I’ll never forget the wide-eyed look and broad smile on a fourth-grader’s face when I asked him if he was willing to read in a different way. He had a reading disability, and I had just taken him to the school library and told him to choose any chapter books that he was interested in reading, not just the “baby books”—his words—that he could independently decode. His picks were available and downloaded within minutes from Bookshare, an Office of Special Education Programs–funded organization that provides a vast library of free accessible ebooks for students with print disabilities who qualify.
This intersection of choice, self-determination, and technology was powerful—it started an entire new chapter of self-confidence and independence for this student.
Students with reading disabilities can interact with texts in a variety of ways. They can decode, they can listen to an in-person read-aloud, or they can listen to human audio text or digital text, also called text-to-speech (TTS). Using TTS allows for equity and access. If struggling readers are limited to text they can decode, how can they enjoy the richness of written language, participate in class discussions, learn academic content, and develop a love for reading? Text-to-speech opens up new worlds for them.
Research demonstrates that using text-to-speech tools increases engagement and allows students to access grade-level content and material, as well as websites and books of interest. Interaction with curricular content can help students improve their vocabulary, comprehension, reading accuracy, and fluency. Perhaps most importantly, the use of TTS improves students’ positive feelings about reading and school.
Assistive Technology Tools and Digital Text Build Capacity
Students and teachers need a variety of tools in their toolboxes. Bookshare delivers with its extensive repository, reading tools, and ability to provide textbooks and honor text requests, giving students vast digital resources for both personal and academic use.
Learning Ally, a fee-based organization that sometimes takes requests, provides books with human audio, which is sometimes preferred for pleasure reading. Human audio text may or may not have simultaneous text highlighting to support tracking and does not have a mechanism to interact directly with text.
Many factors affect tool choice and use. A student reading a novel might use an assistive technology (AT) tool that can highlight and annotate digital text, instead of relying on a phone app that reads a menu or email, for example.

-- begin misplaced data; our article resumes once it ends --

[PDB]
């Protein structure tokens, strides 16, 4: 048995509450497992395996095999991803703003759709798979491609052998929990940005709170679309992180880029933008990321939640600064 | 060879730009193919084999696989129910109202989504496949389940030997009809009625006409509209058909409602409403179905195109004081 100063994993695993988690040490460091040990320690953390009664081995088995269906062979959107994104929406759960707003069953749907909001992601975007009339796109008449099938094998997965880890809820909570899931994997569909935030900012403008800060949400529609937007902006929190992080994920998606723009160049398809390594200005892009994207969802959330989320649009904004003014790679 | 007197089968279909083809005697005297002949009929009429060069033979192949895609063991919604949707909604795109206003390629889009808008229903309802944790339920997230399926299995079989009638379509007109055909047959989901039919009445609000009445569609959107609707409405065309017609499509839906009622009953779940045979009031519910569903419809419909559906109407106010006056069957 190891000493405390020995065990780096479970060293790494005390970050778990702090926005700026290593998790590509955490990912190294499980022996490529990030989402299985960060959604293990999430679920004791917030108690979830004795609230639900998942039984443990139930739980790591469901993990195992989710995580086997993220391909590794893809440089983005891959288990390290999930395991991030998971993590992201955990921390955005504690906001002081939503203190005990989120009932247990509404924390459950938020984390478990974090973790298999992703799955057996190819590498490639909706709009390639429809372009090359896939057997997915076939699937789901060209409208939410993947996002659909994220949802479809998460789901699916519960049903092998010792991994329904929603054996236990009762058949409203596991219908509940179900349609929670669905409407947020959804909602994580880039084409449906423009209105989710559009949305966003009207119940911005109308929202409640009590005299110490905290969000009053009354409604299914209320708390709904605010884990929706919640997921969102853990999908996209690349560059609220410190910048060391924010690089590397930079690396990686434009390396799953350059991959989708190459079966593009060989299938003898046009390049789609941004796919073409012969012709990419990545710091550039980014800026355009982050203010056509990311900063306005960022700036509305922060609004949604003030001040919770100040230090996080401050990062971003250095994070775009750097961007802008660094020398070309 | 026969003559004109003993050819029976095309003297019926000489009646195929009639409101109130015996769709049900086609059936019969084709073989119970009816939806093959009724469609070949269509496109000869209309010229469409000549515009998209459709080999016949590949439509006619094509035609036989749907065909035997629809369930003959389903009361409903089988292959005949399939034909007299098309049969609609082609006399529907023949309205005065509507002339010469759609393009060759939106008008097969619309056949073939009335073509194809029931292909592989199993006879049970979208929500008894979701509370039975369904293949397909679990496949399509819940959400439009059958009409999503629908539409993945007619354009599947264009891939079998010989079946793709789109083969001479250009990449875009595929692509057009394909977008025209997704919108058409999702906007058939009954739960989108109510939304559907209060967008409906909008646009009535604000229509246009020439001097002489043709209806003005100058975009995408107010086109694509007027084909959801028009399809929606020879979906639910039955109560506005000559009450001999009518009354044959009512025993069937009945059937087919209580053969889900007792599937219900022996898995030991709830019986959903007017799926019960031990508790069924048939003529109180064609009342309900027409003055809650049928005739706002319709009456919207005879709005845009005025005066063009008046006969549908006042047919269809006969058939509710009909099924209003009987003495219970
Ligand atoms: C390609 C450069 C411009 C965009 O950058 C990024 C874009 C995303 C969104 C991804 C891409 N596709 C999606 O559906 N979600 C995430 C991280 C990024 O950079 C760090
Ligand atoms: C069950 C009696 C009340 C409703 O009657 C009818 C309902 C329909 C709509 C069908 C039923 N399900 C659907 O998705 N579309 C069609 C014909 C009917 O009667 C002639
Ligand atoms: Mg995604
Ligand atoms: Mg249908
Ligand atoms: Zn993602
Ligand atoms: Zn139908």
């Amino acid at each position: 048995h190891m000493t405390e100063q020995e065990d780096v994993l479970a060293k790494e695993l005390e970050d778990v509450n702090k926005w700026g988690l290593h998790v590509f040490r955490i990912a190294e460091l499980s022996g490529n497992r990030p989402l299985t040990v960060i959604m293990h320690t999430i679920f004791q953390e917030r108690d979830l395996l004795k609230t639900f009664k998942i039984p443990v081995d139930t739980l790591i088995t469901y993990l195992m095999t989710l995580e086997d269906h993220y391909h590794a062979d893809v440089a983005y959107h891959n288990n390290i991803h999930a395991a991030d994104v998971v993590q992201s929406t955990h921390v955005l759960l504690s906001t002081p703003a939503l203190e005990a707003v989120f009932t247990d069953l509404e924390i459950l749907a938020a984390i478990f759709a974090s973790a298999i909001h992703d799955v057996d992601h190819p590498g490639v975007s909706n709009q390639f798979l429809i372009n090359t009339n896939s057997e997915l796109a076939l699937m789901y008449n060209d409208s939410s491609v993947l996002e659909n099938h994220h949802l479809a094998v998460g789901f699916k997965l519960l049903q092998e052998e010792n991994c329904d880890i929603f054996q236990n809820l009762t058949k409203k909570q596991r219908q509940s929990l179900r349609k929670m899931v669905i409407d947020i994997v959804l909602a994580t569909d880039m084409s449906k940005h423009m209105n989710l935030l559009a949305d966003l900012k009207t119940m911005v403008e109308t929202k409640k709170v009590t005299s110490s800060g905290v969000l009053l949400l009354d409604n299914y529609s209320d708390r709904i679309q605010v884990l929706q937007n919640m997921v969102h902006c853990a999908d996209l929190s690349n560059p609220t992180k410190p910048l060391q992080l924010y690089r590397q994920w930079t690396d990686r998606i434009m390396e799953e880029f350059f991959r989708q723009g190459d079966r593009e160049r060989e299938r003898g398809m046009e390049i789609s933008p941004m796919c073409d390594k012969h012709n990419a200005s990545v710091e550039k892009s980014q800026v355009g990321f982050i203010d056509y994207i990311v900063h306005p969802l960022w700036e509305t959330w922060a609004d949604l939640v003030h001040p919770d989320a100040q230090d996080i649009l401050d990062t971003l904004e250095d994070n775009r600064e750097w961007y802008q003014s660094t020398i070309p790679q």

Settings where students learn and work, such as large classrooms, small groups, or the kitchen table, also impact tool choice and use. Staff, family, and student buy-in, as well as access to and ability to use AT tools, remain key factors in effective implementation. Keep in mind that students, environments, tasks, and technology change. Ideally, exploring AT tools and services should be an ongoing, problem-solving process throughout students’ academic careers.
To assist students, teachers need to ask, “What is the goal of the activity? And is the student learning to read, or reading to learn?” Remediation and accommodation can coexist, and they can be balanced and beneficial in educational settings. Remediation assists the student in overcoming academic challenges and developing mastery, while accommodations such as AT include alterations of the environment, curriculum format, or equipment that empower an individual with a disability to gain access to content and/or complete assigned tasks. Using AT is not cheating; rather, assistive technology can change the academic trajectory of students with reading and writing challenges.
Teacher, Parent, and Student Teamwork Is Key
It’s not enough to know what AT tools can do. We need to teach students how to use the tools, how they can improve their work, how to advocate for tool access, and how to choose the right tool for the task and environment. We need to make time for students to explore the tools in-depth and collect data on how the tools aid engagement and performance.
Furthermore, teachers need support in learning the tools, integrating the tools, and troubleshooting problems in real-time. “Show and tell” alone doesn’t cut it—ongoing student and teacher coaching with clear expectations for tool use, understanding of how and when to access support, and outcome measures are key. And when teachers collaborate and communicate across content areas to ensure tools are successfully embedded across the curriculum, students succeed.
Parent education is also critical. Parents need to know when their child will be better served decoding text, reading digital text, or listening to audio text. They need to understand AT use and how to support their children at home and across educational settings so they can meaningfully participate and advocate within educational teams.
In many districts and households, lack of knowledge and limited budgets can negatively impact access to and provision of quality AT services. The individual and societal costs of illiteracy are immense. Bottom line: The literature supports the premise that students with learning differences who use AT transition more successfully to high school, show improved quality of work, gain positive perceptions of themselves as learners, and experience positive post-school outcomes. Such intersection of choice, self-determination, and technology can be powerful. How can we afford not to provide a valuable resource like assistive technology tools?